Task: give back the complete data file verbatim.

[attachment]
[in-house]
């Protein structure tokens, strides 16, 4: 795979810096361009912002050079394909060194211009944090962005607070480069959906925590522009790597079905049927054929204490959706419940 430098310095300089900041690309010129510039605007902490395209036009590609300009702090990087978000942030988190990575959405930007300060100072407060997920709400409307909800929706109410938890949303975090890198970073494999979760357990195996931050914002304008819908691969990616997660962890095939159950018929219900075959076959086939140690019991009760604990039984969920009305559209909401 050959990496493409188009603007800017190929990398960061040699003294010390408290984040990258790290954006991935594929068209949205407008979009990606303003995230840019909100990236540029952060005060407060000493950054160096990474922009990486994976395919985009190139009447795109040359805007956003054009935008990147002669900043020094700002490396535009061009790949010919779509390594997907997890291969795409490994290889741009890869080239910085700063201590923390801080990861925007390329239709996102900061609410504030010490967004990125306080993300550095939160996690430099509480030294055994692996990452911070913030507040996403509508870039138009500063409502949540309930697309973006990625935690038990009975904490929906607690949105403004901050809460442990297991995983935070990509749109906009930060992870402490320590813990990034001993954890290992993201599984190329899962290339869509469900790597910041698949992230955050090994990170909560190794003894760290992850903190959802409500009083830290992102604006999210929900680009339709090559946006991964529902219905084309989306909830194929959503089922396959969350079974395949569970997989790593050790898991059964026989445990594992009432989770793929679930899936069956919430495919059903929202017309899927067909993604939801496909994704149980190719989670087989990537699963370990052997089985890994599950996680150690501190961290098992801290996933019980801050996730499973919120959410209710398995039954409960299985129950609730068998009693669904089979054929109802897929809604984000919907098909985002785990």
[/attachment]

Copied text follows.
[in-house]
């Protein structure tokens, strides 16, 4: 795979810096361009912002050079394909060194211009944090962005607070480069959906925590522009790597079905049927054929204490959706419940 430098310095300089900041690309010129510039605007902490395209036009590609300009702090990087978000942030988190990575959405930007300060100072407060997920709400409307909800929706109410938890949303975090890198970073494999979760357990195996931050914002304008819908691969990616997660962890095939159950018929219900075959076959086939140690019991009760604990039984969920009305559209909401 050959990496493409188009603007800017190929990398960061040699003294010390408290984040990258790290954006991935594929068209949205407008979009990606303003995230840019909100990236540029952060005060407060000493950054160096990474922009990486994976395919985009190139009447795109040359805007956003054009935008990147002669900043020094700002490396535009061009790949010919779509390594997907997890291969795409490994290889741009890869080239910085700063201590923390801080990861925007390329239709996102900061609410504030010490967004990125306080993300550095939160996690430099509480030294055994692996990452911070913030507040996403509508870039138009500063409502949540309930697309973006990625935690038990009975904490929906607690949105403004901050809460442990297991995983935070990509749109906009930060992870402490320590813990990034001993954890290992993201599984190329899962290339869509469900790597910041698949992230955050090994990170909560190794003894760290992850903190959802409500009083830290992102604006999210929900680009339709090559946006991964529902219905084309989306909830194929959503089922396959969350079974395949569970997989790593050790898991059964026989445990594992009432989770793929679930899936069956919430495919059903929202017309899927067909993604939801496909994704149980190719989670087989990537699963370990052997089985890994599950996680150690501190961290098992801290996933019980801050996730499973919120959410209710398995039954409960299985129950609730068998009693669904089979054929109802897929809604984000919907098909985002785990």